Nick Bosa’s college football career is over.
Ohio State announced that Bosa, the star defensive end who has been sidelined since suffering an injury against TCU, “intends to withdraw from school in order to devote more time to his rehabilitation and training efforts.”
“I was hopeful that Nick would be able to return to play again for us,” Ohio State coach Urban Meyer said. “I know this was an extremely difficult and emotional decision for Nick and his family, and I wish him well as he moves on to get himself 100 percent healthy and ready for his next chapter. I want to thank Nick for the remarkable efforts he gave for this program. He is a first-class young man who we have been honored to coach.”
Once healthy, Nick Bosa will begin NFL preparation
According to Tim May of the Columbus Dispatch, Bosa will turn his attention toward preparing for the NFL draft.
Bosa went down with what the Ohio State program called a “core muscle injury” on Sept. 15. He had surgery on Sept. 20 in Philadelphia and hasn’t returned to the field since.
Bosa’s father John told Sports Illustrated in an interview published Tuesday afternoon that Bosa was having groin issues before the TCU game.
“He clearly played through some pain for the first couple games,” John Bosa told SI. “He had some slight tears happening in there. He definitely had some discomfort in the left side of his groin. We thought it was something he could play with and manage.”
OSU coach Urban Meyer said Sept. 24 that it would be “a few more weeks” before Bosa could return to the field. But later that day, Bosa’s father put a longer timetable on a potential return for his son. John Bosa told The Athletic that Nick had a “major” surgery and wouldn’t be re-evaluated “until November.”
Bosa, a junior, is considered one of the best players — and draft prospects — in the country. Some think Bosa could go as high as first overall in the 2019 draft. Nick’s brother, Joey, was the No. 3 overall selection in the 2016 draft. Joey also played defensive end for the Buckeyes.
Some won’t like it, but Bosa’s decision makes sense
In the end, the Bosa family decided it was in Nick’s best interests not to rush back to the field and risk further injury while playing without getting paid when a promising, lucrative professional future is around the corner.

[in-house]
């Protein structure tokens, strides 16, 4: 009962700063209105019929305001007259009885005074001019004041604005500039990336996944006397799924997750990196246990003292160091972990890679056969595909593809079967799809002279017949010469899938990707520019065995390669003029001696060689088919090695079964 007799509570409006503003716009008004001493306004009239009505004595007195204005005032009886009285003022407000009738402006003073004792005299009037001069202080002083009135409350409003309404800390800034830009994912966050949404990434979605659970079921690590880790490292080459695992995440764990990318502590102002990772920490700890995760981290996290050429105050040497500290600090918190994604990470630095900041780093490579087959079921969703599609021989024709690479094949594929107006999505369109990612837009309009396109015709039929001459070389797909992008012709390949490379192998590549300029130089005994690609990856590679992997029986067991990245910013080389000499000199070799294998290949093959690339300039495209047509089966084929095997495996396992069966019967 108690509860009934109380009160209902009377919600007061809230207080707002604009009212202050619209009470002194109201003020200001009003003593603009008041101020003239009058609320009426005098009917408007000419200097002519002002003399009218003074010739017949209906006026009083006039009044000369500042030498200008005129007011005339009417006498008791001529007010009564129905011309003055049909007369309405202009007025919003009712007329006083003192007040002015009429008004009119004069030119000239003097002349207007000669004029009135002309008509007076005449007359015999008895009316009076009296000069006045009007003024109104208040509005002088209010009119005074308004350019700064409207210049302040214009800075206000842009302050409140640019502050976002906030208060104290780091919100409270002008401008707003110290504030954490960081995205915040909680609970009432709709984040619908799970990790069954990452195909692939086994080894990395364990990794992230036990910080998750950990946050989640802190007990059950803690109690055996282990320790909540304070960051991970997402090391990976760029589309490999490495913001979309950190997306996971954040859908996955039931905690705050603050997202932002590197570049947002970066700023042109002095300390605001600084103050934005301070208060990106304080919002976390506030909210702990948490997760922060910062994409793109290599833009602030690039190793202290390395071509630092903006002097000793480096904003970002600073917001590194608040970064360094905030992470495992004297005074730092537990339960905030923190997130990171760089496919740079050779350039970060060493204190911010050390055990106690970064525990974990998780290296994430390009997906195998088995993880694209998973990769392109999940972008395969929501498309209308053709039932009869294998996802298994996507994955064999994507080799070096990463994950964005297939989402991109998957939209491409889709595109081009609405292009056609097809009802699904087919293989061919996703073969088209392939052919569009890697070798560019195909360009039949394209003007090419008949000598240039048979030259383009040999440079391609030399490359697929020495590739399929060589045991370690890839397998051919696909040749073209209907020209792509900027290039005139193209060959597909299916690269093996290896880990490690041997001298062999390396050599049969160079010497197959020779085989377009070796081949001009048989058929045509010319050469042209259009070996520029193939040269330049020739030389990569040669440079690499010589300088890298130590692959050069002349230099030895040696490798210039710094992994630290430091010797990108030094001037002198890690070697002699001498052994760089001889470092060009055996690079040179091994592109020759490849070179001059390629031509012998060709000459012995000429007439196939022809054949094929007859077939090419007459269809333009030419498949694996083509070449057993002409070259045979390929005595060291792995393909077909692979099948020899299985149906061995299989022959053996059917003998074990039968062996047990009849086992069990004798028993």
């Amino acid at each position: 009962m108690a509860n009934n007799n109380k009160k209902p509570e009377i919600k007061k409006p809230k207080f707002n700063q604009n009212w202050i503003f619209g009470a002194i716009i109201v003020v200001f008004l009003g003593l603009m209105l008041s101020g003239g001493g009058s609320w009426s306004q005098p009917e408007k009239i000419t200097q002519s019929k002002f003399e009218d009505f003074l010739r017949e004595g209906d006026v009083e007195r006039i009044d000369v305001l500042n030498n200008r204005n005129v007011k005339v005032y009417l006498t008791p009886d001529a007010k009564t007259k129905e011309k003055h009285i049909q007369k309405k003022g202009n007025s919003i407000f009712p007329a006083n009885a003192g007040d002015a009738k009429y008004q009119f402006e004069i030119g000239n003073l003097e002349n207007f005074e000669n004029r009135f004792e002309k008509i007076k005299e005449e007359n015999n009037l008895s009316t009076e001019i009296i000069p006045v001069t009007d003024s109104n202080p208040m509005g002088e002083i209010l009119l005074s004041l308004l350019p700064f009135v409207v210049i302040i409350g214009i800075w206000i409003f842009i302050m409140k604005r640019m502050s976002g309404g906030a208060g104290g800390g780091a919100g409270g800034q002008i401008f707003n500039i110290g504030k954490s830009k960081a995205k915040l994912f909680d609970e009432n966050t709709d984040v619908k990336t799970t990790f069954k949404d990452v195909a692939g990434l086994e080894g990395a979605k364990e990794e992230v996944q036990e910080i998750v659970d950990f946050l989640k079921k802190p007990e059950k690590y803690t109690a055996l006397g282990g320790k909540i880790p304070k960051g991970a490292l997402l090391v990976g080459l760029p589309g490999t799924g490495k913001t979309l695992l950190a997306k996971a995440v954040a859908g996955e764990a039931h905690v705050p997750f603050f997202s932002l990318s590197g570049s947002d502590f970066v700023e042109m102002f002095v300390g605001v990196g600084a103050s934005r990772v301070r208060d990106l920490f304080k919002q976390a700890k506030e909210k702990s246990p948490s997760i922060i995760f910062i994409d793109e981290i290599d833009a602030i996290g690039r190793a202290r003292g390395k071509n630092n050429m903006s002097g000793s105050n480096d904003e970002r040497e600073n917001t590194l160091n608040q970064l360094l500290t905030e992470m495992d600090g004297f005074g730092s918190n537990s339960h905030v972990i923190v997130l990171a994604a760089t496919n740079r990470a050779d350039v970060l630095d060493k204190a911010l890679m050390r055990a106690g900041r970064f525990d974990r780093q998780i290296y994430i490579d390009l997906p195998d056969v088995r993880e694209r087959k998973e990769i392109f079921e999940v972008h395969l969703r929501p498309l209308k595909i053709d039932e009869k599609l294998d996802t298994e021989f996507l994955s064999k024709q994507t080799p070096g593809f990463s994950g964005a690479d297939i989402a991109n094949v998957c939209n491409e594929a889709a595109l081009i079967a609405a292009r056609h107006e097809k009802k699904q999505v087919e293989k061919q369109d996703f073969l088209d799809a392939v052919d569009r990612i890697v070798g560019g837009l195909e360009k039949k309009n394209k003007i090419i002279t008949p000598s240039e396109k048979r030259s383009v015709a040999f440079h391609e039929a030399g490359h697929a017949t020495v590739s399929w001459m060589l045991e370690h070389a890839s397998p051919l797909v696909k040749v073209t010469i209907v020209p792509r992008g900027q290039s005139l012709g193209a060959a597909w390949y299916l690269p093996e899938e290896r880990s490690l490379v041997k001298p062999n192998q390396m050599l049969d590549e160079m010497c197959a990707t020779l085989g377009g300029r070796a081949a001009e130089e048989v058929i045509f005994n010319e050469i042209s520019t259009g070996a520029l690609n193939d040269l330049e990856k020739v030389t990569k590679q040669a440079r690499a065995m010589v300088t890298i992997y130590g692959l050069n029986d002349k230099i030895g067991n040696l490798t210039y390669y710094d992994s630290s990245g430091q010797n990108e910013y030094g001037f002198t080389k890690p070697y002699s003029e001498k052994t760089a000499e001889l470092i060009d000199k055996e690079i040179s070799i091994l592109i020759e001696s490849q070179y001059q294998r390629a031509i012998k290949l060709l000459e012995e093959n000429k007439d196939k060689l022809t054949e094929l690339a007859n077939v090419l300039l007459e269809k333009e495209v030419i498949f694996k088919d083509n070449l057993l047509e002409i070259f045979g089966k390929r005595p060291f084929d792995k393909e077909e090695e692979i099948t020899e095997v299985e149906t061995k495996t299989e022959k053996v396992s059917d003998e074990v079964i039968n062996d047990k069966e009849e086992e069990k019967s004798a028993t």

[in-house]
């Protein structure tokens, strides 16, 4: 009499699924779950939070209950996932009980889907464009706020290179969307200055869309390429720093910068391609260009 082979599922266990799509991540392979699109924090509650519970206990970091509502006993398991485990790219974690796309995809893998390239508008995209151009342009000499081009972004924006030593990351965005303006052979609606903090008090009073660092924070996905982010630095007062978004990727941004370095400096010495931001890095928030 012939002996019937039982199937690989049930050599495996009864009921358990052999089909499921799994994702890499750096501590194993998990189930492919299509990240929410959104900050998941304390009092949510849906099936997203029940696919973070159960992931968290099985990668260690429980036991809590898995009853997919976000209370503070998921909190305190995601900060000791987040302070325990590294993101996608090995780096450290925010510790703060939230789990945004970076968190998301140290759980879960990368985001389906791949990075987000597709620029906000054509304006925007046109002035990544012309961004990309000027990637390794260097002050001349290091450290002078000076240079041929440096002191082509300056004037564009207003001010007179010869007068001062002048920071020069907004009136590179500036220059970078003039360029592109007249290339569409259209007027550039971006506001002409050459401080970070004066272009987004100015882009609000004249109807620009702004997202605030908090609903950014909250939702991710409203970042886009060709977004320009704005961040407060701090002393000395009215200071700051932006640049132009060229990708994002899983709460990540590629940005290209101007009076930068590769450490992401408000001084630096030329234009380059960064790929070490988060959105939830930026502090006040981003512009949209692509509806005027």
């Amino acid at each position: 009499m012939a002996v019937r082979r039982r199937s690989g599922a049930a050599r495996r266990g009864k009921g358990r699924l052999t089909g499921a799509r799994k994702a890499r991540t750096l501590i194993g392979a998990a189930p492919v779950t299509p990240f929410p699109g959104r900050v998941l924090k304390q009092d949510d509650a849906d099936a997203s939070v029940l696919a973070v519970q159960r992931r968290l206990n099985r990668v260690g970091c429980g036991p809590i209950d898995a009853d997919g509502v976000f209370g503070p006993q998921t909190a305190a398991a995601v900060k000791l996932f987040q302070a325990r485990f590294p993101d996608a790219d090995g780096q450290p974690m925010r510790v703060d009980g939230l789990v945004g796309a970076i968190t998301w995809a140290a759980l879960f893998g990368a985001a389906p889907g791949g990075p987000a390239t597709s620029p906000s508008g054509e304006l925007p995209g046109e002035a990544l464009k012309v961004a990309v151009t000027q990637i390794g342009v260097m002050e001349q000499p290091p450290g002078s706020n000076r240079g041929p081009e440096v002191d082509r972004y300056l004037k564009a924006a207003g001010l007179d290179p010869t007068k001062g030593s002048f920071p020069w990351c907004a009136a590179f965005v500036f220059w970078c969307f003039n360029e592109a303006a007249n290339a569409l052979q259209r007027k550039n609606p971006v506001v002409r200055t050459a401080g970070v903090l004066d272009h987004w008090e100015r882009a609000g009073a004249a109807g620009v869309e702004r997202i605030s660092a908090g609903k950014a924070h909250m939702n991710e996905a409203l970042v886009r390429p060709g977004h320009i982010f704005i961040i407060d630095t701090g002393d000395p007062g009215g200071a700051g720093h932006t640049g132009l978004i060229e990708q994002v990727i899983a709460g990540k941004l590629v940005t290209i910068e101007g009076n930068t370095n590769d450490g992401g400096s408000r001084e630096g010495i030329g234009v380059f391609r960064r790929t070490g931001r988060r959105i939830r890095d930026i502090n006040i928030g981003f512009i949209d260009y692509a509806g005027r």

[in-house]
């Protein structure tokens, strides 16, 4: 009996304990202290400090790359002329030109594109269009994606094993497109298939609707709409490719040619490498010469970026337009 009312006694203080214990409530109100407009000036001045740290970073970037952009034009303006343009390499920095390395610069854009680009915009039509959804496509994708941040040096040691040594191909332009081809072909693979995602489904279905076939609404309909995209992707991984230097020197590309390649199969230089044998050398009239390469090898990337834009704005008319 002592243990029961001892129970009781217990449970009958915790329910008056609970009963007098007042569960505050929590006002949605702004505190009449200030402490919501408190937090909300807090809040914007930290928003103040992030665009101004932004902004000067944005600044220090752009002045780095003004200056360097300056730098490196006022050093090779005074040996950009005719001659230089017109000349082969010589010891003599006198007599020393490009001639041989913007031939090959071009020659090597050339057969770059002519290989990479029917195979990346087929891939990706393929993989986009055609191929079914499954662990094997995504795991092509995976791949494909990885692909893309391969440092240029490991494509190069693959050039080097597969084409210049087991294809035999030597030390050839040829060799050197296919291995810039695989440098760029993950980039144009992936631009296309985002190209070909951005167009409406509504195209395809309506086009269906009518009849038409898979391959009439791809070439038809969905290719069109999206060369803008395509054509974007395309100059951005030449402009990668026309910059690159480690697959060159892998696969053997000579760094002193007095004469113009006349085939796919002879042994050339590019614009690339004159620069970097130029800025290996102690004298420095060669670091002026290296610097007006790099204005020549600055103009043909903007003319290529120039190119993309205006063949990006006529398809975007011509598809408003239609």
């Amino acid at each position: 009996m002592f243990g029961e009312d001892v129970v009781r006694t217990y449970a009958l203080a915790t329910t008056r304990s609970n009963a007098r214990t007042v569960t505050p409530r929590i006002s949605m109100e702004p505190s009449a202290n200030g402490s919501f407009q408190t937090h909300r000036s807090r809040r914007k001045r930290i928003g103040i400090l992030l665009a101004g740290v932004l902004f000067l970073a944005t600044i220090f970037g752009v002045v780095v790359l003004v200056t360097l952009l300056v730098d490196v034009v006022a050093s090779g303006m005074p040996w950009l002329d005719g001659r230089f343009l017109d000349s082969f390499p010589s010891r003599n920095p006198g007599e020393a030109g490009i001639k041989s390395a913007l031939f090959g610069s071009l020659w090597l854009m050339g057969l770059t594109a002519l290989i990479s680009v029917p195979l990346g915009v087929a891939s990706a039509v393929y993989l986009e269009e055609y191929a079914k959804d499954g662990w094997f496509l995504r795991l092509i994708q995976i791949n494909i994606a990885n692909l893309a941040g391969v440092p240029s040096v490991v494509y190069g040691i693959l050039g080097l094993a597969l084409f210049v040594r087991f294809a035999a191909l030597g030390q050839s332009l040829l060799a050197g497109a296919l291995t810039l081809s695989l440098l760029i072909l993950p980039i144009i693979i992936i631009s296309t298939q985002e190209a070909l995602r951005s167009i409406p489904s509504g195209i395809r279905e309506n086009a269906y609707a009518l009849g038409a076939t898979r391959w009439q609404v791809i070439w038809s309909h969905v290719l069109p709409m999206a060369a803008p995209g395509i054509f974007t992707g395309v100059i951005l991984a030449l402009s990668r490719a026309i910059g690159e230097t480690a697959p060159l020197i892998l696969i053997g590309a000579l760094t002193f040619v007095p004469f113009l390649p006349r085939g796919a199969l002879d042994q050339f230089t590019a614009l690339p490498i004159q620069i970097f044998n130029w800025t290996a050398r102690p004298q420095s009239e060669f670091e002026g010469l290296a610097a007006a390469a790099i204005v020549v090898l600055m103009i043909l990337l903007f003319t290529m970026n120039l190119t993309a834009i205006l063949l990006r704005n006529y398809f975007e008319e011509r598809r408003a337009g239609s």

From the Dispatch:
The sources said that Bosa met with OSU coach Urban Meyer and some of his staff on Sunday to let them know of the decision he, his father John Bosa and the family had reached about his future.
Bosa was always expected to leave after his junior season. And in the early part of the season, his improvements were noticeable to NFL scouts, according to our Pete Thamel:
The scouts have noticed the difference in Nick Bosa, as he’s shown he’s twitchier than last season. And while scouts are hesitant to hail Nick as better than Joey – he’s an elite NFL player, after all – they have noticed a difference in how he’s prepared. “Nick is looser in the hips and agile as a pass rusher, but Joey is much stronger,” said a veteran NFL scout. “Nick looks much improved compared to last year, as you can see he’s in better shape.”
Bosa isn’t the first college player to follow this path
There have been many publicized instances (Leonard Fournette, Christian McCaffrey, etc.) where acclaimed college players decide to sit out their team’s bowl game in order to begin preparing for the NFL combine.
But what about leaving mid-season?
It has happened before. Back in 2015, UCLA linebacker Myles Jack suffered a serious knee injury during practice in the early part of his junior season. A few weeks later, he decided to leave school to continue his injury rehab and prepare to become a professional.
The move has paid off. Jack was selected in the second round of the 2016 NFL draft by the Jacksonville Jaguars and has been a starter on their defense all three years of his pro career so far. Upon his arrival in Jacksonville, he signed a four-year, $6.3 million contract and is line for a far bigger payday for his second contract.
How does this affect Ohio State?
In parts of three games this season, Bosa tallied 14 tackles, six tackles for loss and four sacks. He even returned a fumble for a touchdown against Oregon State. In his first two seasons with the Buckeyes, Bosa combined for 63 tackles, 20 tackles for loss and 13 sacks.
Clearly, Bosa, an All-American and Big Ten Defensive Lineman of the Year award winner in 2017, had a huge impact on the field for the Buckeyes.
Ohio State, now 7-0 and ranked No. 2 in the country, are in the midst of a College Football Playoff race could have obviously benefited from Bosa’s return. The OSU defense has not played to the standards the program has set on that side of the ball in recent years, allowing way more big plays than we’re accustomed to seeing.
Having a disruptive player like Bosa, who was constantly in the backfield wreaking havoc as a pass rusher and a run stopper, can cover up a lot of loose ends for the rest of the unit.
The Buckeyes travel to Purdue on Saturday night to face a pesky Boilermakers offense. Also on the schedule in November are two Big Ten East rivals: No. 24 Michigan State and No. 6 Michigan. If both OSU and Michigan continue winning, The Game will have massive implications on the College Football Playoff picture.
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